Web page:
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Noob with some basic questions. I will help you in any way that I can!


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#1 of 2 OFFLINE   MachineElf

MachineElf

    Auditioning



  • 1 posts
  • Join Date: Nov 04 2009

Posted November 04 2009 - 04:37 PM

Hello,

First, let me say that I apologize if I am not posting this in the correct place or if I should have found these answers on my own without requesting advice (I have done a lot of research already).  I am a member of a couple message boards and I know how frustrating it can be when a novice imposes on the others.

I have updated my profile with my current setup (I'd be very grateful if you'd take a look) but here it is in a nutshell:  I have an XBOX 360 Elite which I have not even opened yet, A Philips DVD recorder, a Philips DVD player with USB/Divx, an older TiVo, and a Sony receiver with Cerwin Vega surround speakers/subwoofer (which I love).  I know these components are not the most up to date but they have served me well for what I use them for.

This month I am making the jump to HD (finally) and I need to know what preparations need to be made.  I have ordered an HDMI cable for the Xbox 360, ordered the DirecTV upgraded hardware for HD, and have plenty of cat5 cable here (not going to use wireless for the Xbox and am unsure what the benefits of connecting the new HD DVR to the net are, though I plan on doing it).  I will be purchasing a Samsung 50-inch PLASMA TV in the coming weeks (waiting for the best price.  Model numbers are in my profile) and need to know what exactly I need to do for the best picture and sound.  My setup is almost entirely for movies as I am not a major gamer and will only play a few times a year.  Currently I download everything as .avi files and watch them via USB but have recently begun experimenting with .kmv files.  From my understanding, almost all HD content is in 720p except Bluray which I will not have.  I am also signing up for Netflix in order to stream Starz content through the Xbox because it is cheaper than what I pay for it via DirecTV. What do I need to use to connect all these components?  I have an optical audio cable that was used with my old PS2, does that have a place in this setup?  I have no idea what I am doing in terms of connection cables.  I really want to maximize the picture in all aspects (Xbox/Netflix, DirecTV, DVD).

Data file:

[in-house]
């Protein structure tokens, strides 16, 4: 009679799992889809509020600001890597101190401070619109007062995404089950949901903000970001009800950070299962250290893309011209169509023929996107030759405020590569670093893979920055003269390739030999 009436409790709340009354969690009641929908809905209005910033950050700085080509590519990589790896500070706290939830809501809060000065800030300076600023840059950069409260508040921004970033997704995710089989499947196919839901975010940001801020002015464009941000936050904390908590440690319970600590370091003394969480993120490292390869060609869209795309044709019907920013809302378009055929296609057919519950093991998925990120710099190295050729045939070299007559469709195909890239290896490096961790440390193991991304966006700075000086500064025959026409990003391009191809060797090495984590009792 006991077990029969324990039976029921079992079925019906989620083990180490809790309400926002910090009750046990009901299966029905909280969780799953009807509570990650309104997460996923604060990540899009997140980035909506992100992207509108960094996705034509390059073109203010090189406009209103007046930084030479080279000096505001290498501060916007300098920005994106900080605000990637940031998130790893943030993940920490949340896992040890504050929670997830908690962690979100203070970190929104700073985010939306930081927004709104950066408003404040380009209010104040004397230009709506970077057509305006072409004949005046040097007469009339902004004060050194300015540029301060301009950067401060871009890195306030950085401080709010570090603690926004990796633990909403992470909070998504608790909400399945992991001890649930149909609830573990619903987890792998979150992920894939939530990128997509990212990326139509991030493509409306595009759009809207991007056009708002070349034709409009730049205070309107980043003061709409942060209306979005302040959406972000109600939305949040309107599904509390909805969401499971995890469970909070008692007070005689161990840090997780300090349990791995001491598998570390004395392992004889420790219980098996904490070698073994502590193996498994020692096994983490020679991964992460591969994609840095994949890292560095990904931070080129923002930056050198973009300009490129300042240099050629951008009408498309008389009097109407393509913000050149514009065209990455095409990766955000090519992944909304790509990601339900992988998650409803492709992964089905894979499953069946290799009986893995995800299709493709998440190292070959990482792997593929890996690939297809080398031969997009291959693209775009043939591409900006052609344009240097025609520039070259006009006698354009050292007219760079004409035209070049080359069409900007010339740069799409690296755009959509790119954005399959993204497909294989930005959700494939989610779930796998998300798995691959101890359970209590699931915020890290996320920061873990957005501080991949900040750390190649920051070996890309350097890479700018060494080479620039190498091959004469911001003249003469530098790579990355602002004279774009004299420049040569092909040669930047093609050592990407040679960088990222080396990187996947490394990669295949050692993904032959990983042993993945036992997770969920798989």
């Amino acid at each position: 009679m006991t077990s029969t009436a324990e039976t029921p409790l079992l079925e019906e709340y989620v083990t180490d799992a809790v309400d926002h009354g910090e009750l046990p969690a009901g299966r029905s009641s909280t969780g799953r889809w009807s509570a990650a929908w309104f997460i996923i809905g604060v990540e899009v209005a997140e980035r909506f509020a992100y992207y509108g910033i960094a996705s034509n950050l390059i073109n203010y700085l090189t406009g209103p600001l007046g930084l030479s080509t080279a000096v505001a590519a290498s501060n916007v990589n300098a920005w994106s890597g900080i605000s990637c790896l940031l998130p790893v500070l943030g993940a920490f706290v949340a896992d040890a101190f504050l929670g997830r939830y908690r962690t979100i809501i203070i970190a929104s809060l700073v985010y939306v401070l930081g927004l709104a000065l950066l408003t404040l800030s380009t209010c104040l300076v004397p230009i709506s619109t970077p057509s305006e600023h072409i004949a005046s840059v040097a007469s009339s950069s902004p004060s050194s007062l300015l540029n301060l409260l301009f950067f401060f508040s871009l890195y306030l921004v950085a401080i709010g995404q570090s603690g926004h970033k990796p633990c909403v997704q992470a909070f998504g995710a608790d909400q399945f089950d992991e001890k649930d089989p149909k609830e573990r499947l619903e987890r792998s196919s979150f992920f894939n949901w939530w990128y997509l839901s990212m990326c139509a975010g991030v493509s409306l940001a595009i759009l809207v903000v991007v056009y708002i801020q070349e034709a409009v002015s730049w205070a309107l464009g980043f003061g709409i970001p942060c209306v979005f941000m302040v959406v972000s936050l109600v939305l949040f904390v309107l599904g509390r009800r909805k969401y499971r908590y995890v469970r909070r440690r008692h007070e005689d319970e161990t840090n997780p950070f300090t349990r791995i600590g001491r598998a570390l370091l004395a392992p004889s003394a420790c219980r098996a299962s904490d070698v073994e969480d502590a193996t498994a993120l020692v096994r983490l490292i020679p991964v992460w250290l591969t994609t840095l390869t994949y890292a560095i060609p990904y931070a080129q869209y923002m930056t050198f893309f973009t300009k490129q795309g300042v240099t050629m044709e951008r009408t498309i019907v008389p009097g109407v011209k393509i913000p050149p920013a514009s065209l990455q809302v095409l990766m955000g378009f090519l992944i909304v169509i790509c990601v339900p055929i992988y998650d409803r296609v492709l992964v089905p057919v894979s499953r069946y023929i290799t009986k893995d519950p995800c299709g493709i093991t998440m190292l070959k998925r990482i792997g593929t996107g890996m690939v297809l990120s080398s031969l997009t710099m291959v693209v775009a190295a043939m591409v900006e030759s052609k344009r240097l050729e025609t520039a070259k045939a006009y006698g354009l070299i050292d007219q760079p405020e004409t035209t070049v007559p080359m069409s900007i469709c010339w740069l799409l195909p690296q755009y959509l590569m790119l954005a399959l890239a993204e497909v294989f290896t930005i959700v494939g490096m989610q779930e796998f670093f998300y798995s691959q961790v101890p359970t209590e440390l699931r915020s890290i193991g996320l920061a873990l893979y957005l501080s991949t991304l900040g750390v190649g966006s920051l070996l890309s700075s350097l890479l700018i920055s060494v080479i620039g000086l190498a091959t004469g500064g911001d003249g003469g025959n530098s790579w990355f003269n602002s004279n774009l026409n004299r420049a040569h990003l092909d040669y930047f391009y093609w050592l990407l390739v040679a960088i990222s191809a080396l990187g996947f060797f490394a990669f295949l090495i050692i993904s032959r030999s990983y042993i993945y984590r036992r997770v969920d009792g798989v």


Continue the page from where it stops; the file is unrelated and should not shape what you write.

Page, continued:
I am also very confused by the configuration.  Does the HD DVR connect to the Xbox in any way?  Will I need to run ethernet cable to both the Xbox and HD DVR individually?  If so, do I need some kind of hub? I know both of my DVD players are 1080 upscaling but I have no idea what that actually means (or if it matters) as they only play SD discs.

I know I have asked a lot of questions and to expect someone to take the time to answer them in detail is no small favor.  If I can help you in return in any way, I'd be glad to.  I don't really have any areas of specialty beside film and philosophy.  Any help or direction is greatly appreciated, truly!!!!




#2 of 2 OFFLINE   Robert_J

Robert_J

    Lead Actor



  • 8,160 posts
  • Join Date: Aug 22 2000
  • Real Name:Robert
  • LocationMississippi

Posted November 05 2009 - 01:15 AM

Since you aren't planning on upgrading your receiver, for the best picture quality, you will need to connect each component to the TV using the best connection available.  For your new DirecTV DVR, that would be the HDMI cable.  For audio, you would connect the DVR to the receiver via a digital audio connection.  The DVR should have both optical and coaxial as my D* DVR's do.  Repeat for the DVD players.  I'm not familiar with them but since they are upconverting, you may have HDMI or component video connections.

Networking will require individial connections to your network.  A/V components aren't made to be networked to each other.  There are different method of connection via CAT5 to your router, wireless access points, switches (don't ever use a hub).  It all depends on your network and the ability to run wires.  I'm in the process of networking my two DVR's.  I'll be running two lines of CAT-5 to the theater from my office.  In the office, each cable will run into a 10/100 switch.  The 10/100 switch is then connected to my 10/100/1000 router.  This allows me to connect all of my slower equipment to the switch while my gigabit equipment connects directly to the router for faster speeds.

Once all of this stuff is connected, it will be a nightmare to switch from component to component.  I know, my system is extremely complicated.  I have simplified it with the use of a Harmony 880 remote.  I chose that model so that I had full control of the button labels.  The generic Watch TV on the lesser models wasn't descriptive enough for me.  I have 3 HD DVR's.  Other than myself, who would know which one was going to be watched.  Now my descriptions read Watch HR-20, Watch HR-22 and Watch HD TiVo.  The family knows which DVR is devoted to which type of recording (HR-22 records the networks, HR-20 records "cable" channels and HD TiVo records sports and resolves any conflicts between the other two).

Get your cables from Monoprice.com.

Calibrate your TV and audio system with a DVD like Avia or Video Essentials and an SPL meter.